We’re still in the planning stages of our performance and I have lots of ideas for new tricks, but I thought I’d share a video of our first training session with Minnow’s barbell. It’s important to note that this video was shot after I had spent about 10 minutes working on the skill with clicker training. Yes only 10 minutes!
As you can see on the video he has two skills he’s learning – “lifts” and “curls”. I was actually quite shocked he picked it up as fast as he did and he already knows the cues for each skill. As we continue on in his training we’ll work on duration and I just finished making him a more permanent barbell that looks a bit more realistic.
I’m really excited about all the new tricks we will be working on and it will be so much fun to showcase the new performance during Pony Penning.
So, anyone else teaching their horses new tricks this spring? Have any ideas for new tricks for Minnow? We’re always open to suggestions!
Over the weekend I packed up Boomerang and headed down south to Maryland to compete in the MGAA Mid-Atlantic #1. It was the first of the mid-atlantic mounted games series for the year and we were excited to attend.
Boomer and I were dusting off the cobwebs a bit as typically I give him the winter off due to being pretty busy at my shop – so this was sort of a “getting back into the swing of things” competition for us.
Boomer was the only pony at the competition to compete in a Bitless Bridle and Treeless Saddle – and you will also notice our treat bag hanging from his saddle, used when I am clicker training him during competition – because the training is never done.
I think one of the common mis-conceptions about treeless saddles is that many people think that without a tree the saddle won’t be stable on the horse’s back. But, all you have to do is watch me play games in it to prove this wrong. All weekend I was leaning off the saddle like a monkey, and vaulting on from the ground.
I’m in love with my freeform saddle for so many reason, but mostly because it is the most comfortable ride I’ve ever had, for me and my pony. And as much as treeless saddle are rare in the mounted games arena (in fact I believe you are not allowed to compete in treeless saddles if you ride with the USMGA organization – why, I do not know!) Bitless bridles are probably just as rare.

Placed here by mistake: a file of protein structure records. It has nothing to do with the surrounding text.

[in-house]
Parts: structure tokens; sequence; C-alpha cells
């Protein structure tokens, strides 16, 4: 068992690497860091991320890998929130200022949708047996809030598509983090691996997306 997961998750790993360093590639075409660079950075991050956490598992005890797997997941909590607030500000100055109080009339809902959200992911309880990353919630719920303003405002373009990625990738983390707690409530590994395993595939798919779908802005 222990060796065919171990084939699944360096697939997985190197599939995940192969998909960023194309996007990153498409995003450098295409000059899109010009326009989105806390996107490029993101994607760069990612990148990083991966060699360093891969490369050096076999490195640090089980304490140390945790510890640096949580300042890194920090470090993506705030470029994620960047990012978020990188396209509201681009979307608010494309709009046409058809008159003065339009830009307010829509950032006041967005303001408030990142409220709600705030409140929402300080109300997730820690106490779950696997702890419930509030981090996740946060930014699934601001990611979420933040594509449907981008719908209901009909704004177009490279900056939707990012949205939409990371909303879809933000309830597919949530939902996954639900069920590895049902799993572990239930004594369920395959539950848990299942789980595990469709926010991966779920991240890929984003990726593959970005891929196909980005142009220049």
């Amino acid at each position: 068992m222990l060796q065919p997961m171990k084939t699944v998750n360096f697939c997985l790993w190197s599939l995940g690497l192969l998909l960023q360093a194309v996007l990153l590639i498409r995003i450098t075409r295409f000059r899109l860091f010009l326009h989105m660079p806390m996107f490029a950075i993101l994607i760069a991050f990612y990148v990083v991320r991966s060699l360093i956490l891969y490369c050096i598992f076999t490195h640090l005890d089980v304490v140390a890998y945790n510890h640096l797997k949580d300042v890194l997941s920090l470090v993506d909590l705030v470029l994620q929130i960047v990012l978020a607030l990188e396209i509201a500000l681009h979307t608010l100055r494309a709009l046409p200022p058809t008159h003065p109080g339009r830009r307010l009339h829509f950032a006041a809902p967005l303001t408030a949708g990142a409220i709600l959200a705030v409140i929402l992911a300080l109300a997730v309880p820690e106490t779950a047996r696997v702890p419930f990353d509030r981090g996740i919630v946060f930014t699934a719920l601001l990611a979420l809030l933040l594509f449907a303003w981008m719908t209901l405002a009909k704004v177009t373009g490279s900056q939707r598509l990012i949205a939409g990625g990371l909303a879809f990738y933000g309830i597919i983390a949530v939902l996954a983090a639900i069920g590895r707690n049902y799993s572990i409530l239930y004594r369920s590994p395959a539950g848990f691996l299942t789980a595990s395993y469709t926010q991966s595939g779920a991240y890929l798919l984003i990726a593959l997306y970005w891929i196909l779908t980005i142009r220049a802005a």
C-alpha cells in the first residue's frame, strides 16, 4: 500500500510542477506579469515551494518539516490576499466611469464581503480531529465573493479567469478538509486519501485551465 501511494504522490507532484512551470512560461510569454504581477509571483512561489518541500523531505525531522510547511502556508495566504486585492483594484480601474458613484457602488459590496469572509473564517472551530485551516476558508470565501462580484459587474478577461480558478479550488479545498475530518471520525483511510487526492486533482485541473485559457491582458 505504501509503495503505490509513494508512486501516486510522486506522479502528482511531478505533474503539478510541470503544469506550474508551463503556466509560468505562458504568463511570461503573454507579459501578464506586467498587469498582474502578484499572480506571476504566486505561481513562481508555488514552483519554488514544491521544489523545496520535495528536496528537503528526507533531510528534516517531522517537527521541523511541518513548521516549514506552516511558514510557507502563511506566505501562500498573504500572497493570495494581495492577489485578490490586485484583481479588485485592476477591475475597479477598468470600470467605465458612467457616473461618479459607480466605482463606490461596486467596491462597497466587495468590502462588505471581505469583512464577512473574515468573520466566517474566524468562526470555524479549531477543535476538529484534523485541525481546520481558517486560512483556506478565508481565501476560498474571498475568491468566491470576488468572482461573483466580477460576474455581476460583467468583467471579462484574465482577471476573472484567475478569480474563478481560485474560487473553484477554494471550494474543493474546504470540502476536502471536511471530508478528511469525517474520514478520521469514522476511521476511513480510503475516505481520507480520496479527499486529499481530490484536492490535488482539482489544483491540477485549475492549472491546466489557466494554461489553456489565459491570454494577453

I think with equine speed sports especially probably a lot of people think you won’t be able to control your horse without a bit when it’s in racing mode. Now Boomerang may not be the fastest pony out there, but he wants to run towards the finish line just like the rest of them. Because I took the time to clicker train him a really nice stop, and to respect my seat and leg aids just as much as the rein pressure I am able to successfully compete him in his dr. cook’s bitless bridle.
Many riders in the US now compete in hackamores – yet these have a much different way of steering/stopping the horse by using sensitive pressure points on the nose. Bitless Bridles use painless and even pressure to help guide your horse in the direction you want to go and does not interfere with the horse’s breathing.
And while I personally am an advocate for the bitless bridles I do believe that using a bit or not is a personal decision that most times depends on the horse too. Not every horse may be a good fit for a bitless bridle and I think it just depends on what works best for each animal in the most humane way possible.
And finally, here’s a quick video I put together of Boomerang having a blast competing.
We hope to make it to some more MGAA competitions this year – and for anyone who is interested in getting started in the sport be sure to take a look at our upcoming competitions at Iron Horse Farm.
You can read more about mounted games here.